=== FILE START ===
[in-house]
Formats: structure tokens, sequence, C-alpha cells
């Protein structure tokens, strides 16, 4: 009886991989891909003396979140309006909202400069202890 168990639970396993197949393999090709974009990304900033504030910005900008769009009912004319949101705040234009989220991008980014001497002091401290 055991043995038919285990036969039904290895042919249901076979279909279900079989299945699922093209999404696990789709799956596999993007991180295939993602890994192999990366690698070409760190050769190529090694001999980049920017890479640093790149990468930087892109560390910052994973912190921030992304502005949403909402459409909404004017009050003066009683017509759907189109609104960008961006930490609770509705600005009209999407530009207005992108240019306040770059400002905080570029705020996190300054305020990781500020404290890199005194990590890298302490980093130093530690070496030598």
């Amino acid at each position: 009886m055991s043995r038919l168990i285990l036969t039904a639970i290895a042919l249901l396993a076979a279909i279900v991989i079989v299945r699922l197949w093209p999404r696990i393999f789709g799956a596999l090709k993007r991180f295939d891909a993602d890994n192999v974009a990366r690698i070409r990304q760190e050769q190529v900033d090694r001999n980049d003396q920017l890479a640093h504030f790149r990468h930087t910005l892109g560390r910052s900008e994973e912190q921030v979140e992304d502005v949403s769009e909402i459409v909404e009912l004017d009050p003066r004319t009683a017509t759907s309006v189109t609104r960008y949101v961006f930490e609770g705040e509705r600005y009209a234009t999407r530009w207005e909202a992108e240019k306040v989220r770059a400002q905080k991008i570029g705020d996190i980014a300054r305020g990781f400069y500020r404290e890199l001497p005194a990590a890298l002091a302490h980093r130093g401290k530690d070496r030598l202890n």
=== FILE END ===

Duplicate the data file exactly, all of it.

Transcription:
[in-house]
Formats: structure tokens, sequence, C-alpha cells
């Protein structure tokens, strides 16, 4: 009886991989891909003396979140309006909202400069202890 168990639970396993197949393999090709974009990304900033504030910005900008769009009912004319949101705040234009989220991008980014001497002091401290 055991043995038919285990036969039904290895042919249901076979279909279900079989299945699922093209999404696990789709799956596999993007991180295939993602890994192999990366690698070409760190050769190529090694001999980049920017890479640093790149990468930087892109560390910052994973912190921030992304502005949403909402459409909404004017009050003066009683017509759907189109609104960008961006930490609770509705600005009209999407530009207005992108240019306040770059400002905080570029705020996190300054305020990781500020404290890199005194990590890298302490980093130093530690070496030598």
């Amino acid at each position: 009886m055991s043995r038919l168990i285990l036969t039904a639970i290895a042919l249901l396993a076979a279909i279900v991989i079989v299945r699922l197949w093209p999404r696990i393999f789709g799956a596999l090709k993007r991180f295939d891909a993602d890994n192999v974009a990366r690698i070409r990304q760190e050769q190529v900033d090694r001999n980049d003396q920017l890479a640093h504030f790149r990468h930087t910005l892109g560390r910052s900008e994973e912190q921030v979140e992304d502005v949403s769009e909402i459409v909404e009912l004017d009050p003066r004319t009683a017509t759907s309006v189109t609104r960008y949101v961006f930490e609770g705040e509705r600005y009209a234009t999407r530009w207005e909202a992108e240019k306040v989220r770059a400002q905080k991008i570029g705020d996190i980014a300054r305020g990781f400069y500020r404290e890199l001497p005194a990590a890298l002091a302490h980093r130093g401290k530690d070496r030598l202890n």